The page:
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U.S. Saves Best for Last

Women's basketball: Home advantage is no help as Australians soundly beaten, 76-54, in gold-medal game.


SYDNEY, Australia — The soil underneath was Australian, but not the court.

That belonged to the American women.

Their gold-medal showdown with Australia drew Brandi Chastain and the U.S. women's soccer team, Alonzo Mourning, Kevin Garnett and the U.S. men's basketball team and such Australian icons as Dawn Fraser and Andrew Gaze.

What they witnessed was an extraordinary performance by the U.S. against a team that had every right to think it could give the Americans a game, but instead stood a notch below them on the medal stand after the U.S. took the gold with a 76-54 victory Saturday in front of 14,978 at the SuperDome.

It was a grand scene, and easily the best game the U.S. played in these Olympics.

Sheryl Swoopes dazzled on the fastbreak, and Teresa Edwards made passes that made you yearn for her to return for a sixth Olympics at 40.

Lisa Leslie dueled Lauren Jackson and won, and Natalie Williams and Yolanda Griffith banged away inside.

"They were too good and too powerful," Australian Coach Tom Maher said.

"Yeah, ditto. They were exceptional," guard Michele Timms said. "That was the U.S. at their best."

The American women laughed and danced and paraded in the flags Mourning and Vince Carter gave them.

But after the teams left the court, Edwards came back for a last look after winning her fourth and final gold medal at 36.

"I was walking around kind of hazy for a minute," Edwards said.

"I kind of just decided I wanted to be the last one to walk off the court if I could. I looked around, and everyone was gone."

Edwards took a seat.

"Right in the middle. Jump ball," she said. "I just remembered the days when nobody knew who I was in my hometown. The coaches would let me in the gym, and I'd be there by myself with the lights on or the lights off, shooting in the dark sometimes.

"And I'd get tired, and sit on the floor. And after I rested I'd get up and do a little more and go home.

"Then I think someone told Dawn Staley that I was losing my mind out there and she ran out to get me."

Edwards was the emotional tug after what she said was the end of her brilliant career.

"You know, she keeps saying it's her last time, but you never know," Staley said. "She makes it look so easy, you never know if we're going to see her again."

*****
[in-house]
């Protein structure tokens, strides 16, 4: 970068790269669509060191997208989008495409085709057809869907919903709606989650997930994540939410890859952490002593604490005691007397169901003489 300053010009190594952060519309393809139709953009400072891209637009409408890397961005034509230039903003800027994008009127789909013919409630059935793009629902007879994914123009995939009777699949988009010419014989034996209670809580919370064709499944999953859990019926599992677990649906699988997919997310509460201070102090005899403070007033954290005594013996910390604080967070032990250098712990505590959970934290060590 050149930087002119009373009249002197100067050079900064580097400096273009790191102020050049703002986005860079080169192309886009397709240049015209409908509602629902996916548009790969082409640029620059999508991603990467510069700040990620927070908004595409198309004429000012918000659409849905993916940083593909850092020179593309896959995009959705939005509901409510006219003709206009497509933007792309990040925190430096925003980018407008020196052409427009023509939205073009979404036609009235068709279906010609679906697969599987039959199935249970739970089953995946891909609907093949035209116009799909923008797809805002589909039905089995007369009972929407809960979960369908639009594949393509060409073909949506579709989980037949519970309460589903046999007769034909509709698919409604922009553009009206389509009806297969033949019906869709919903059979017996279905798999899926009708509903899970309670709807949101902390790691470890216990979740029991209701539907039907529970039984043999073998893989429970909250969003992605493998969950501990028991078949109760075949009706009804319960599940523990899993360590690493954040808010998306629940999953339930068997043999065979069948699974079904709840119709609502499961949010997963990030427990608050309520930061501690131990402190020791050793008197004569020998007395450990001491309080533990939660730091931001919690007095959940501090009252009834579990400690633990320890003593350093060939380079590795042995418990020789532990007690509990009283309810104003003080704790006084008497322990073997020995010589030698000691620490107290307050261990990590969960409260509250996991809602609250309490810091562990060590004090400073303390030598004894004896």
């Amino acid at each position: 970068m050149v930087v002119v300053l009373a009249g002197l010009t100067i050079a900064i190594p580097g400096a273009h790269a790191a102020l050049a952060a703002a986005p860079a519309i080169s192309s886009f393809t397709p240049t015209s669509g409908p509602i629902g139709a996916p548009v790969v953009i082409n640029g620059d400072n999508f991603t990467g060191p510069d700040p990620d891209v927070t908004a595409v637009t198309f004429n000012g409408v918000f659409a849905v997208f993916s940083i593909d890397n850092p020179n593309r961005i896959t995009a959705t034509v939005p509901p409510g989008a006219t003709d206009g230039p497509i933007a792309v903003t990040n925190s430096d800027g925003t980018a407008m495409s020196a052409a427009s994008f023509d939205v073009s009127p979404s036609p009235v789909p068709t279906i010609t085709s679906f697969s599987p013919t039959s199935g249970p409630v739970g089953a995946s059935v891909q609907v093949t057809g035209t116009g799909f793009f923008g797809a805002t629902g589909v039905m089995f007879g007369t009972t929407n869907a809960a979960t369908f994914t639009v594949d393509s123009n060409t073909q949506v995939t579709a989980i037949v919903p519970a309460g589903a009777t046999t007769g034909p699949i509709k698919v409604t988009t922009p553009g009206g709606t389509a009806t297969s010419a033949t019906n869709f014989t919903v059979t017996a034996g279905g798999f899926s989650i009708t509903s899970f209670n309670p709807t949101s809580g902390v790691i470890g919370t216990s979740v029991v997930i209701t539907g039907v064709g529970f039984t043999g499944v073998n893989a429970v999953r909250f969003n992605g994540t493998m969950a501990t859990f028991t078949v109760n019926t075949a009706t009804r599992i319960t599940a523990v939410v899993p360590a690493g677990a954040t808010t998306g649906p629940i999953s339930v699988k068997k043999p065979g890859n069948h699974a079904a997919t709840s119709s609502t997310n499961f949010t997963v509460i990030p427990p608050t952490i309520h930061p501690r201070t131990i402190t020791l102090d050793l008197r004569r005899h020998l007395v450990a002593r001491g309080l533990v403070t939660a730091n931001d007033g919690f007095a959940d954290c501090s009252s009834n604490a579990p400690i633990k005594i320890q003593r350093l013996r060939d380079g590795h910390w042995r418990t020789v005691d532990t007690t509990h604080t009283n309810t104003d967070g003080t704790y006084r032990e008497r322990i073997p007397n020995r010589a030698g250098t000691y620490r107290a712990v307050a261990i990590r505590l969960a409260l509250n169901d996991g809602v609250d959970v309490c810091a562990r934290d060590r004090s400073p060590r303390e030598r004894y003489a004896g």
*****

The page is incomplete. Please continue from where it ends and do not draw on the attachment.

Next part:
There was another story at every turn.

There were the U.S. women, whose 1996 victory on their home soil in Atlanta spurred two professional leagues, and meant that this time they would have to win without touring together for a year beforehand because they instead played the WNBA season.

"This one was hard," Leslie said. "Working six months before the WNBA season, shortening the WNBA season, I'm ready to go home."

Leslie also said it will be her final Olympics.

"Where is it in four years? Athens? Nah."

There was Swoopes, who in little more than a month has won a WNBA title and an Olympic gold medal.

"But I don't think anyone thought we'd win by 22," said Swoopes, who also played on the '96 team.

This time the U.S. won on the road, so to speak, defying a confident Australian team and a young star in Jackson who still wasn't chastened after a loss in which she scored 20 points and had 13 rebounds but made six of 17 shots.

"The Americans are great, they are an awesome team," said Jackson, 19, projected to be a future No. 1 WNBA draft pick.

"But we can beat them, I still think we can beat them."

Australia was hurt by the loss of point guard Kristi Harrower, who suffered an ankle injury in the first five minutes of the second half and couldn't continue, a blow to the Australians' hopes.

"If you kept up with the papers and this Australian girls' team--women's team, I'm sorry--you would have thought they'd already won it," Edwards said.

"There was pressure because I felt like they had the momentum and they do have a good team that I respect. And they had been working a long time together. We did that in '96, and it proved to work for us."

So much has changed since '96, especially for Williams, the former UCLA volleyball and basketball star who was one of the final cuts from the Olympic volleyball team before Atlanta.

Williams, a WNBA all-star for the Utah Starzz, came off the bench Saturday and was a force for the second game in a row, turning back an Australia counterattack in the second half with steals and offensive rebounds in a 15-point, nine-rebound performance.

"That was key, her accepting her role," said Coach Nell Fortner, an assistant to Tara VanDerveer in 1996 who guided the team to a second consecutive gold herself.

"Natalie is a tough, tough player and a tough competitor. She had a goal to win a gold medal, and that overrode everything that could have stood in her way."

Leslie also had 15 points and nine rebounds, and Griffith, who went into the stands to hug her daughter when the game ended, had 13 points and 12 rebounds.

Another player, Chamique Holdsclaw, goes home with a medal but never played because of a foot injury.

"We got up on the medal stand and they were like, 'Jump down,' " Holdsclaw said. "And I was like, 'Someone help me, please.' "

She'll probably be back.

Not Edwards.

" 'T' has been our constant," Staley said.

No more, Edwards said.

"Don't tell me I'm going to play again," she said.

"I did cry. When I was walking off the court the last time."


Medal Winners

Women's Basketball

Gold: United States

Silver: Australia

Bronze: Brazil

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